Finally... Nicks Flick Picks wants your help on a class assignment. He teaches a film criticism course and he wants to know which of these "teasers" would entice you to read a full review and why? So click over and leave your (positive) comments. These are student reviews. They need encouragement. It's a good exercize if you've ever written a review yourself or just to suss out why you respond to the ones you do respond to.


"I think, Evelyn, that we've lost touch..."

Evelyn: Why, what's wrong?

Patrick: I need to engage in homicidal behavior on a massive scale, cannot be corrected, but I have no other way to fulfill my needs. We need to talk.

Evelyn: Talk about what, Patrick?

I'm pretty sure that a fresh Oscar gets you an 8:30 res' at Dorsia any night you want.

Three whole days have gone by and I haven't mentioned how pleased I was to see Patrick Bateman (Christian Bale) receive his Oscar from former fiancé Evelyn (Reese Witherspoon). And they still don't seem very important to each other!

Patrick: It's over Evelyn. It's all over.

Evelyn: Touchy Touchy. i'm sorry I brought up the wedding. Let's just avoid the issue, all right? Now.. are we having coffee?

Patrick: I'm fucking serious. It's fucking over, us. This is not joke. I don't think we should see each other anymore.

Evelyn: But your friends are my friends and my friends are your friends. I really don't think it would work.

If you don't know what the hell we're talking about your assignment is to watch American Psycho (2000) immediately. For maximum time capsule pleasure, try to find a store that still rents VHS tapes so that you can return some videotapes later.

Bale's performance as the psychopath is justifiably classic already but less often discussed is how much Reese nails her vacant pseudo human fiancee. Reese has always been so great at comic stylization. When are the great directors and screenwriters going to give her something worthy of her gifts again? It's been way too long.

Christian Bale's Oscar was 10 years late but at least it arrived. Speaking of which, under the decade too late rule, who is due for a statue in 2012? Whose coronation should we obsess over next?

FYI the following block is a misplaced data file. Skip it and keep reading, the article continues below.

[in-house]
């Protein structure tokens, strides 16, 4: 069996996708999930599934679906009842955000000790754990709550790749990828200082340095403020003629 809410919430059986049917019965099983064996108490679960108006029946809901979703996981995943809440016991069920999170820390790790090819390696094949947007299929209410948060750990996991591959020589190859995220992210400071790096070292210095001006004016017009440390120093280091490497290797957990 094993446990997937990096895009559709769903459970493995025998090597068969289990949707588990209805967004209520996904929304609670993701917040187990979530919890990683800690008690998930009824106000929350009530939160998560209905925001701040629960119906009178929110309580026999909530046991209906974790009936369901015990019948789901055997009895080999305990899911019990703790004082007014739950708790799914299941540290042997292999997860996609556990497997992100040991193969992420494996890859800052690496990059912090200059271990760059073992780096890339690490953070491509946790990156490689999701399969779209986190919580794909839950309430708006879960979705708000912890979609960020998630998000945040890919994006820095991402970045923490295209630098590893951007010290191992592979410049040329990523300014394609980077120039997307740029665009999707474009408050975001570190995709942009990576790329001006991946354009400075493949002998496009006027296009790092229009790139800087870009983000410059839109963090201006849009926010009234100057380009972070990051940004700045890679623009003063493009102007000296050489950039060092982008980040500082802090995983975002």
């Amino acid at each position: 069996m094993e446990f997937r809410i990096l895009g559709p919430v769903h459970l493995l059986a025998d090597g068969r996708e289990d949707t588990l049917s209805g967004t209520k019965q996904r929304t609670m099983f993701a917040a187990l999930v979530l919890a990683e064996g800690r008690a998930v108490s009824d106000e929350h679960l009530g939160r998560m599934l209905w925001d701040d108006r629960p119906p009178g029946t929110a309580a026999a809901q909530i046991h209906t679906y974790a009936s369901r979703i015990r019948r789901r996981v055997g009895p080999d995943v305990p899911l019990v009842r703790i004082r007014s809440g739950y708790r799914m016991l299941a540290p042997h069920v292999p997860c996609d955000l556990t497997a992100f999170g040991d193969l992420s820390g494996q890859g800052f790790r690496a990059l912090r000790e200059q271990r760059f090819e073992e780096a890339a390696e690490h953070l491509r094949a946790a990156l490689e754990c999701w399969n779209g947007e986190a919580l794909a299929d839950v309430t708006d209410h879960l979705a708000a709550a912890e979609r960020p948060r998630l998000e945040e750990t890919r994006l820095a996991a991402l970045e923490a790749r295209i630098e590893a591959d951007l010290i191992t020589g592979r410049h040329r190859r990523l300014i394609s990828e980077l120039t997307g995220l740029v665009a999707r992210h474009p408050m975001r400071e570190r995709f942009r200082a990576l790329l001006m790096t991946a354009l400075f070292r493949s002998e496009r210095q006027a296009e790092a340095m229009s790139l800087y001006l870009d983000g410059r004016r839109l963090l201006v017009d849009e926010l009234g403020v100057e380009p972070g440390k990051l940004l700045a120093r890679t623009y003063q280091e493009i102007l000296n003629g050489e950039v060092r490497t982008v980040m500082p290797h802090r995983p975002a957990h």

James & Anne & Mickey & Judy

Editor's note: This is my final Oscar column for Tribeca Film to wrap up awards season. Thanks for your patience. I'd intended to do a lot more right here but I'm in day 3 of flu and about to pass out again. If you're not done talking Oscar night, let me know by commenting. But here it is.

Early on Oscar night, the legendary actor Kirk Douglas took to the stage to present Best Supporting Actress. (Oscar producers wisely throw one of the big awards near the beginning each year lest the least committed viewers click away.) "Spartacus" himself, still an entertainer at 94, didn't make you wait for the envelope reveal for a show—he was hamming it up from his cane-walking entrance to his purposefully distracted, drawn-out announcement of the winner. Before he even got to the nominees, he stopped to joke with the youngest hosts Oscar has ever had, 32-year-old James Franco and 28-year-old Anne Hathaway. To the giggling, girlish Hathaway, he said, "Where were you when I was making movies?"

The irony, if you stop to think about, is that she was around back then. Not “Anne Hathaway,” exactly, mind you, but earlier incarnations of her...

Read the rest at Tribeca Film

Now that the 83rd Oscar dust has settled, how are you feeling about them?


Before They Were Mutants

As much as we may lament the all superheroes all the time movie culture (variety is the key to life) this June offering, X-Men First Class, as you know, we're looking forward to. Blame X-fandom and (hopefully) strong casting. So here's McAvoy & Fassy as Professor X and Magn sorry as Charles and Erik.

The New Teaaer Posters


James McAvoy and Michael Fassbender both have movies coming out prior to this one though: McAvoy stars in The Conspirator (April 15th) about the Lincoln Assassination and Fassy stars in Jane Eyre (March 11th) with Mia Wasikowska so perhaps they'll own the spring/early summer.

Before they are mutants. they'll be...


Which incarnation of each of them are you most looking forward to? And which are you previous favorite incarnations?


"Hit Me With Your Best Shot" Returns

This series was a big hit last year so we're bringing it back for round two in exactly two weeks time. Participating is easy. You just rent the movie, take a screencap of your favorite shot in the film and post it on your blog, journal, flickr, wherever. You can write an explanatory essay, a brief note or nothing at all. Let us know you posted it and we'll link up at 10 PM EST when The Film Experience post goes up.

Wed March 16th
  -  MEMENTO (2001, Tenth Anniversary Celebration)
Wed March 23rd - A STREETCAR NAMED DESIRE (1951, Tennessee Williams Centennial Week)
Wed March 30th  -  PSYCHO  (1960, in celebration of the excellent debut novel "What You See in the Dark" by Manuel Muñoz that comes out that week. I read it in galley. More on that book/author soon.)